Star Born – Andre Norton

Star Born is actually the second book (thank you, gigantic library rummage sale) in what Wiki assures me is called the Pax-Astra duology, beginning with the wonderfully-named The Stars Are Ours. (Classic SF titles are just so damn awesome, aren’t they? Orion Shall Rise. The Stars Are Ours. No Night Without Stars. The Long Tomorrow. Have Spacesuit, Will Travel. The Moon is a Harsh Mistress. Dune. Lord of Light. This Moment of the Storm. Soldier, Ask Not. The Many Worlds of Magnus Ridolph. Servants of the Wankh*. The Demon Princes. The Four Lords of the Diamond. They just do not write books like that any more. And even when they try–and the stalwart little PulpRevvers are trying, bless their little paws and tails–it’s a case of Soda Pop Soldier versus Starship Troopers. There’s no gravitas, there’s no grandeur. Anyhow. Take note: an imagination-catching title is worth a bird or two in the hand.) * Uh….well, okay, your mileage may vary a little.

So: Star Born starts off on the right foot. And it keeps going from there. Disclaimer: I quite liked this book and may express personal opinions in the course of this review. I never used to be an Andre Norton fan–partly because the elder members of the family used to monopolize her books, but also partly because aspects of her writing style turned me off–hard. Norton is capable, at times, of writing vaguely nightmarish, fever-dreamy prose which a younger Riders found intensely disturbing to read. Nowadays, of course, I merely skip those chapters; but before that was a possibility, I gave the Grande Dame of Science Fiction a wide berth. The more fool me. Andre Norton writes really good books, whether you want to settle down with a relaxing boy’s own adventure, with heroics, princes, Werewolves, propaganda, aeroplanes, and cavalry charges–or rev up with tales of the Age of Men that never was, when the fire of our jets and the rattle of our protractors and the blaze of our blasters made the stars ours.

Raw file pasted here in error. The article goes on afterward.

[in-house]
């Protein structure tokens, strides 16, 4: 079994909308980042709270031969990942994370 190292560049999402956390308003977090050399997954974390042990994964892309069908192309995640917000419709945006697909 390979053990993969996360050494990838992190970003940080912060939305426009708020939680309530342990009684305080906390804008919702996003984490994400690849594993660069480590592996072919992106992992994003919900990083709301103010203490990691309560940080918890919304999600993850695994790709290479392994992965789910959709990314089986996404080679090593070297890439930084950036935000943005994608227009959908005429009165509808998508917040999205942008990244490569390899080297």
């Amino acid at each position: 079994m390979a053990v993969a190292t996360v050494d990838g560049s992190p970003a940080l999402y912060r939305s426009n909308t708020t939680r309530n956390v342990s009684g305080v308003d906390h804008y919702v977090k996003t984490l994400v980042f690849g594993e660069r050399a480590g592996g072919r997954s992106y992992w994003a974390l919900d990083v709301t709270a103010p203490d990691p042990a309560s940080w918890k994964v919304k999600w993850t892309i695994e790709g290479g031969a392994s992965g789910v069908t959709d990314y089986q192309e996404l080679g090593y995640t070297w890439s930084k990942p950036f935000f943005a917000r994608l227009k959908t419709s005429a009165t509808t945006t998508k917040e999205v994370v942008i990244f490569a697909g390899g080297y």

Or something like that.

Plot: Dalgard is one of our two main protagonists, a fourth or fifth-generation colonist on the planet Astra, now embarked on his manhood journey, travelling into unknown territory to bring back data for the Elders. A youth on this journey goes alone, or with only his knife brother–such as Sssuri, Dalgar’s merman best friend and, frankly, the brains of the operation. They have decided to explore semi-forbidden territory: a destroyed city built by Those Others (a hateful hiss is appropriate), the alien once-masters of the Astra, and the once-slavemasters of the mermen. The merfolk are free now, and have driven Those Others off the entire continent, but still, the dangerous remnants of their (hissssss) places and technology remains. This city was once the center of Those Others‘ indescribably advanced and also indescribably alien–but very describably evil–knowledge. It’s supposed to also be long-abandoned, destroyed by the cataclysmic fire of some unknown weaponry.

Dalgard and Sssuri find, however, that it isn’t. Some of them have visited it and are attempting to recover and remove technology and/or materials from the demolished city.
Meanwhile, a shipload of Terran astronauts has arrived, delicately poised as only Terrans can be, to put their grav-boots right in it.

Rated: Yeah, so, anyhoo, good book, you should read it.

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